|Publication number||US6990361 B2|
|Application number||US 10/029,617|
|Publication date||Jan 24, 2006|
|Filing date||Nov 1, 2001|
|Priority date||Nov 1, 2001|
|Also published as||US20030083110|
|Publication number||029617, 10029617, US 6990361 B2, US 6990361B2, US-B2-6990361, US6990361 B2, US6990361B2|
|Inventors||Michelle R. Lutche, Michael L. O'Neal|
|Original Assignee||Lutche Michelle R, O'neal Michael L|
|Export Citation||BiBTeX, EndNote, RefMan|
|Patent Citations (10), Referenced by (6), Classifications (14), Legal Events (6)|
|External Links: USPTO, USPTO Assignment, Espacenet|
1. Field of the Invention
The invention relates generally to an apparatus for use with a portable communications device, such as a cellular telephone. More specifically, the invention pertains to an apparatus, electrically connected to the ringing transducer power circuit of a portable communications device. The apparatus further includes one or more fights which are illuminated in coincidence with the ringing of the device. The apparatus has both new integrated construction, and retrofit configurations.
2. Description of the Prior Art
Portable communications devices, such as cellular telephones, pagers, and 2-way radios have become extremely popular and commonplace.
These portable communications devices are typically equipped with a display located on the front portion of the device. Generally, such displays are liquid crystal providing a read-out of information regarding the number dialed, elapsed talk time, channel, and signal or battery strength. In many of the available portable communications devices, the display is illuminated when the device is turned on.
There are various means used to detect an incoming call to a portable communications device, and to provide an alert to the user. Several types of alerting signals are utilized, including visual, auditory, and vibratory. All of the commercially available portable communications devices are equipped with an audible ringer or beeper. Many of these devices are also equipped with a non-auditory, vibrator to alert the user of an incoming call.
In addition, the prior art includes external accessory means to provide an alert to the user in response to an incoming call. Such call alert systems use various means to alert the user, including audible alarm, vibration and lights. However, these call alert systems are physically separated from the communications device receiving the incoming call.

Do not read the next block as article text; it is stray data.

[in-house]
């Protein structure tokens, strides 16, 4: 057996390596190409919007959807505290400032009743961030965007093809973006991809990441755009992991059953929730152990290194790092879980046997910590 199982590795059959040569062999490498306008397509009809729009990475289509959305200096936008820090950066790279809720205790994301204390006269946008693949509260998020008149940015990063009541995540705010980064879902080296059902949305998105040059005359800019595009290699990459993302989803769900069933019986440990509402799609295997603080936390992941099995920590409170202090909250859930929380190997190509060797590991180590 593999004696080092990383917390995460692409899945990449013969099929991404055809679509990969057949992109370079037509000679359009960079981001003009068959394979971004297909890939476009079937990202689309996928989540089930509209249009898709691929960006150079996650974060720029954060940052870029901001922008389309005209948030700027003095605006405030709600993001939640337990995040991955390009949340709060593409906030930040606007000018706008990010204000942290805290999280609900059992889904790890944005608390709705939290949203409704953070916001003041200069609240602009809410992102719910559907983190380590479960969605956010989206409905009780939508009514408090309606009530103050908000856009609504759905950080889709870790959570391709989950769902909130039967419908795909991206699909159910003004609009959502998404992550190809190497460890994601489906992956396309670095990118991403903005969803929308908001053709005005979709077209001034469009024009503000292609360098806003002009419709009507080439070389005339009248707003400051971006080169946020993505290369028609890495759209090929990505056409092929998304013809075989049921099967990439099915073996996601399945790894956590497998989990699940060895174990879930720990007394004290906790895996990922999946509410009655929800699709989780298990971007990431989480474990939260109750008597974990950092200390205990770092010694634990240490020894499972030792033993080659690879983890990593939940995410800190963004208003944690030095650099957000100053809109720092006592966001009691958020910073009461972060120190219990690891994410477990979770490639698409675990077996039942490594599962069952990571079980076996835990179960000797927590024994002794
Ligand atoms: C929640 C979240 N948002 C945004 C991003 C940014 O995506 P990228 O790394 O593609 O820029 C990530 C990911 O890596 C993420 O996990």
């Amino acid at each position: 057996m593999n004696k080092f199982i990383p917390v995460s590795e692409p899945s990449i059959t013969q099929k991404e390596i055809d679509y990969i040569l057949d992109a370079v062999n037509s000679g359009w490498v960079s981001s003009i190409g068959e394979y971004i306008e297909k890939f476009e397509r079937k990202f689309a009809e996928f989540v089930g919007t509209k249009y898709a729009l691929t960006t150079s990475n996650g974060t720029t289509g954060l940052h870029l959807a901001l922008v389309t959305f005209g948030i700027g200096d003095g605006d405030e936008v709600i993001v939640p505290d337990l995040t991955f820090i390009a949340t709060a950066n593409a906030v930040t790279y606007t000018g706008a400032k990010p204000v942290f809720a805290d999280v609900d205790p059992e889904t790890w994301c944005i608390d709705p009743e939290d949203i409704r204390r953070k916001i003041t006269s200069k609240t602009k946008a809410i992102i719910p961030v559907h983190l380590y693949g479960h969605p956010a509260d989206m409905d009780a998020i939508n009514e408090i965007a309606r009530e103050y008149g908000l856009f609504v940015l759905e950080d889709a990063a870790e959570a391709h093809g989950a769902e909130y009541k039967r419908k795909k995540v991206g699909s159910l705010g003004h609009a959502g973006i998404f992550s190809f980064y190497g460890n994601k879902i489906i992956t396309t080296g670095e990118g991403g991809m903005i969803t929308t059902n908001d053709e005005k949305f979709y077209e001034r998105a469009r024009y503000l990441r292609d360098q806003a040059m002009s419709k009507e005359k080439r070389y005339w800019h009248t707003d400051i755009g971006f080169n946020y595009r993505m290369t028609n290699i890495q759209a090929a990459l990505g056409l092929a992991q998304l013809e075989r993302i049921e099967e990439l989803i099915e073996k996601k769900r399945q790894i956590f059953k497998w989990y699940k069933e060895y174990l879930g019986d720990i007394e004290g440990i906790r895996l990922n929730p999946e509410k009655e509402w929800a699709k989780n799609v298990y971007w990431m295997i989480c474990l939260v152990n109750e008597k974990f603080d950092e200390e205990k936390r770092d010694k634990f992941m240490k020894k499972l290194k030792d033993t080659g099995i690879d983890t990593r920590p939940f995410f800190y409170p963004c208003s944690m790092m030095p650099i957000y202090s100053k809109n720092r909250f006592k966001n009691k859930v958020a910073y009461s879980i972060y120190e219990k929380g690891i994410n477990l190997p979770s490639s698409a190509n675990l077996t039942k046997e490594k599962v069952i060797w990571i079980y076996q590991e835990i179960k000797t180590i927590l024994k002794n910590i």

The present invention provides an apparatus, adapted for use with portable communications devices, which produces a visual signal upon ringing of the device. The portable communications device may be a cellular or mobile telephone, pager or two-way radio.
In the new integrated construction version of the invention, the portable communications device includes an outer cover, a main circuit board assembly, and the apparatus. The portable communications device may also include other components which are not relevant with respect to the present invention.
All portable communications devices available commercially include a ringing transducer. The ringing transducer is a ringer, buzzer, speaker, or other component used to produce an audible signal when an incoming call is received. The term “ringing” as used in this specification is inclusive of all audible sounds produced by a ringing transducer.
The ringing transducer is interconnected to a transduced power circuit, which includes a power source and a switch. The transducer power circuit and its components are generally part of the main circuit board assembly of the portable communications device. When an incoming call is received, the switch is turned on, and electrical current flows through the transducer power circuit to the ringing transducer. An audible alert is thereby produced. The ringing produced varies in frequency, amplitude and duration. The transducer power circuit has a portion which is physically exposed and electrically conductive. This exposed, conductive portion provides first and second contact points to which an electrical connection can be made.
The apparatus includes a substrate and a bus line mounted on the substrate. The bus line includes a pair of conductors, one or more light devices connected to the pair of conductors, and interconnection leads connected to the pair of conductors. A portion of the interconnection leads extends away from the substrate, and has remote end terminals arranged for contact with the first and second contact points of the transducer power circuit. As indicated above, the ringing transducer is activated when electrical current flows through the power circuit upon ringing. As the remote end terminals of the apparatus are electrically connected to the contact points along the transducer power circuit, electrical power is also applied to the bus line, thereby illuminating the light emitting devices along the pair of conductors. The illumination of the light emitting devices is entirely coincident with the occurrence, amplitude and duration of the ringing signal.